Trust God and not your own understanding. Like Ehud, believers frequently face the problem of doubt. Yet, unlike Ehud, believers must face these challenges by trusting God and not relying upon their own understanding. Thus, when facing an earlier King Jabin, God encouraged Joshua not to fear the more technologically superior enemy. Unlike Ehud, Joshua trusted in God’s promises: “6 Then the Lord said to Joshua, ‘Do not be afraid because of them, for tomorrow at this time I will deliver all of them slain before Israel; you shall hamstring their horses and burn their chariots with fire.’ 7 So Joshua and all the people of war with him came upon them suddenly by the waters of Merom, and attacked them.” (Josh. 11:6-7). God had told the Jews not to fear their enemies many times before (e.g., Josh. 1:9; 8:1; 10:8, 25). Through Moses, He previously promised the Jews that they would defeat these “seven nations greater and stronger than you,” (Dt. 7:1). “Know therefore today that it is the LORD your God who is crossing over before you as a consuming fire. He will destroy them and He will subdue them before you, so that you may drive them out and destroy them quickly, just as the LORD has spoken to you.” (Dt. 9:3). He describes these battles for your instruction: “Now these things happened to them as an example, and they were written for our instruction, upon whom the ends of the ages have come.” (1 Cor. 10:11). He wants you to have the same trust when you face your spiritual enemies. “Trust in the LORD with all your heart and do not lean on your own understanding.” (Prov. 3:5; 28:26; Ps. 62:8). “Trust in the LORD forever, for in GOD the LORD, we have an everlasting Rock.” (Is. 26:4). When you are facing doubt, are you trusting God by giving Him your burdens?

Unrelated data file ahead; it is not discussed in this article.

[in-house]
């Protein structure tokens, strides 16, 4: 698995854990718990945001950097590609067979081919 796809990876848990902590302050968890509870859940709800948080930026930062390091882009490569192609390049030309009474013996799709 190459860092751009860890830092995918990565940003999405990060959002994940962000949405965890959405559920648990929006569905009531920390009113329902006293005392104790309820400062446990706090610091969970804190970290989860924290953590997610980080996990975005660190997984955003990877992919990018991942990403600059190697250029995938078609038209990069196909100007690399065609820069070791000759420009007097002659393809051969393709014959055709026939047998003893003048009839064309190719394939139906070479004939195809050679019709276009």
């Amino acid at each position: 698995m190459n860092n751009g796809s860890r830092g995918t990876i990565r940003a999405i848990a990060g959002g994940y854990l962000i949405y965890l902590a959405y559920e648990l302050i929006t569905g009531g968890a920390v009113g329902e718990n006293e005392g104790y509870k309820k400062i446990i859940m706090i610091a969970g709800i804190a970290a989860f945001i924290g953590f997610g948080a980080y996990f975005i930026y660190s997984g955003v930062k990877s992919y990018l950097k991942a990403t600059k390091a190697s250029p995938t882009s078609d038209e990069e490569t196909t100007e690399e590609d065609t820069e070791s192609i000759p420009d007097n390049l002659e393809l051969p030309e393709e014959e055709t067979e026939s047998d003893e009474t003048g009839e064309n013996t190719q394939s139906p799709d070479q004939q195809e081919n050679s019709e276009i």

Deborah’s prophesy that a woman would kill the enemy general Sisera. Because Barak had shown a lack of faith and trust, God warned that the honor of defeating the enemy general would fall to a woman. God not only rebuked Barak for his lack of faith, He showed that He uses the meek and humble as His instruments: “9 She said, ‘I will surely go with you; nevertheless, the honor shall not be yours on the journey that you are about to take, for the Lord will sell Sisera into the hands of a woman.’ Then Deborah arose and went with Barak to Kedesh. 10 Barak called Zebulun and Naphtali together to Kedesh, and ten thousand men went up with him; Deborah also went up with him.” (Jdgs. 4:9-10). Although the text would suggest that Deborah would receive this honor, the honor in fact fell to a lowly Kenite women who would later slay Sisera: “Most blessed of women is Jael, the wife of Heber the Kenite; most blessed is she of women in the tent.” (Jdgs. 5:24). If you stay humble, God can also use you and glorify you.
God uses the meek and the humble as His servants. Through Deborah’s prophesy, God reveals that He uses the meek and humble servants who respond in faith to receive His honors: “Whoever exalts himself shall be humbled; and whoever humbles himself shall be exalted.” (Matt. 23:12; Lk. 14:11; 18:14). “A man’s pride will bring him low, but a humble spirit will obtain honor.” (Prov. 29:23; 16:19). “But He gives a greater grace. Therefore it says, ‘God is opposed to the proud, but gives grace to the humble.”’ (Jam. 4:6, 10; 1 Pet. 5:5). Do you walk with humility and faith to allow God to honor you?